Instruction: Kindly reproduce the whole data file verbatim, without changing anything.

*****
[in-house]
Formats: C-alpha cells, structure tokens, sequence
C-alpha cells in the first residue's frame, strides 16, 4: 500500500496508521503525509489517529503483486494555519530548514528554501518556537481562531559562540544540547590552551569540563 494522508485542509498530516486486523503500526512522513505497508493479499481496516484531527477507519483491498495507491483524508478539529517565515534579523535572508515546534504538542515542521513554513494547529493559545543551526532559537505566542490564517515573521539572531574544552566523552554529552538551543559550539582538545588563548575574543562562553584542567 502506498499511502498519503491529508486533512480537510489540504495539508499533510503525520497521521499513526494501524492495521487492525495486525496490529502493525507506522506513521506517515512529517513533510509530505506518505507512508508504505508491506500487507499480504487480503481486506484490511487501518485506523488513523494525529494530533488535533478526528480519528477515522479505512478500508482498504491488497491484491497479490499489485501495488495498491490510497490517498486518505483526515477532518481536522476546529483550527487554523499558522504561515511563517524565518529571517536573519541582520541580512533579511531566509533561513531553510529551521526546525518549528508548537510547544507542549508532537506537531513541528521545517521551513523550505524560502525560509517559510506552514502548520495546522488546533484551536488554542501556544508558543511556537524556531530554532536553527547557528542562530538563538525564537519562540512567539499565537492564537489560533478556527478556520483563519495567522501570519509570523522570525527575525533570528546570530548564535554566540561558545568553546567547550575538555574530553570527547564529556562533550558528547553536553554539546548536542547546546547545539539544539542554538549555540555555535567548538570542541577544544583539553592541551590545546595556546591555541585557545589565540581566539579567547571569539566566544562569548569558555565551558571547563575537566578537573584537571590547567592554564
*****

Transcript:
[in-house]
Formats: C-alpha cells, structure tokens, sequence
C-alpha cells in the first residue's frame, strides 16, 4: 500500500496508521503525509489517529503483486494555519530548514528554501518556537481562531559562540544540547590552551569540563 494522508485542509498530516486486523503500526512522513505497508493479499481496516484531527477507519483491498495507491483524508478539529517565515534579523535572508515546534504538542515542521513554513494547529493559545543551526532559537505566542490564517515573521539572531574544552566523552554529552538551543559550539582538545588563548575574543562562553584542567 502506498499511502498519503491529508486533512480537510489540504495539508499533510503525520497521521499513526494501524492495521487492525495486525496490529502493525507506522506513521506517515512529517513533510509530505506518505507512508508504505508491506500487507499480504487480503481486506484490511487501518485506523488513523494525529494530533488535533478526528480519528477515522479505512478500508482498504491488497491484491497479490499489485501495488495498491490510497490517498486518505483526515477532518481536522476546529483550527487554523499558522504561515511563517524565518529571517536573519541582520541580512533579511531566509533561513531553510529551521526546525518549528508548537510547544507542549508532537506537531513541528521545517521551513523550505524560502525560509517559510506552514502548520495546522488546533484551536488554542501556544508558543511556537524556531530554532536553527547557528542562530538563538525564537519562540512567539499565537492564537489560533478556527478556520483563519495567522501570519509570523522570525527575525533570528546570530548564535554566540561558545568553546567547550575538555574530553570527547564529556562533550558528547553536553554539546548536542547546546547545539539544539542554538549555540555555535567548538570542541577544544583539553592541551590545546595556546591555541585557545589565540581566539579567547571569539566566544562569548569558555565551558571547563575537566578537573584537571590547567592554564